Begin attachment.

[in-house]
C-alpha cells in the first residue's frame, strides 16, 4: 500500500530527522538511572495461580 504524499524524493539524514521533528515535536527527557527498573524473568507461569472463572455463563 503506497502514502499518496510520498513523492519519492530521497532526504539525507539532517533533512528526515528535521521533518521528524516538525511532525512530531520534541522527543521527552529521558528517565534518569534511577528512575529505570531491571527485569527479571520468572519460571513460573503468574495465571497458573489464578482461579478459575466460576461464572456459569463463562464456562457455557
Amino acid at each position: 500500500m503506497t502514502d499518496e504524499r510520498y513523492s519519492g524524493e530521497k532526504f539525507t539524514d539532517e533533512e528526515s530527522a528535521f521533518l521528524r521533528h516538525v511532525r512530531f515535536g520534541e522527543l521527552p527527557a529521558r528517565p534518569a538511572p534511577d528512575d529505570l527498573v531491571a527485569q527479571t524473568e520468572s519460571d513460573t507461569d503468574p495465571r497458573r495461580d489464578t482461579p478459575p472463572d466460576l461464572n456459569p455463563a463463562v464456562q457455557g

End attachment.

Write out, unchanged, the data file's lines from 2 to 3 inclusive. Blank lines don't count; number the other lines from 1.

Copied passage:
C-alpha cells in the first residue's frame, strides 16, 4: 500500500530527522538511572495461580 504524499524524493539524514521533528515535536527527557527498573524473568507461569472463572455463563 503506497502514502499518496510520498513523492519519492530521497532526504539525507539532517533533512528526515528535521521533518521528524516538525511532525512530531520534541522527543521527552529521558528517565534518569534511577528512575529505570531491571527485569527479571520468572519460571513460573503468574495465571497458573489464578482461579478459575466460576461464572456459569463463562464456562457455557
Amino acid at each position: 500500500m503506497t502514502d499518496e504524499r510520498y513523492s519519492g524524493e530521497k532526504f539525507t539524514d539532517e533533512e528526515s530527522a528535521f521533518l521528524r521533528h516538525v511532525r512530531f515535536g520534541e522527543l521527552p527527557a529521558r528517565p534518569a538511572p534511577d528512575d529505570l527498573v531491571a527485569q527479571t524473568e520468572s519460571d513460573t507461569d503468574p495465571r497458573r495461580d489464578t482461579p478459575p472463572d466460576l461464572n456459569p455463563a463463562v464456562q457455557g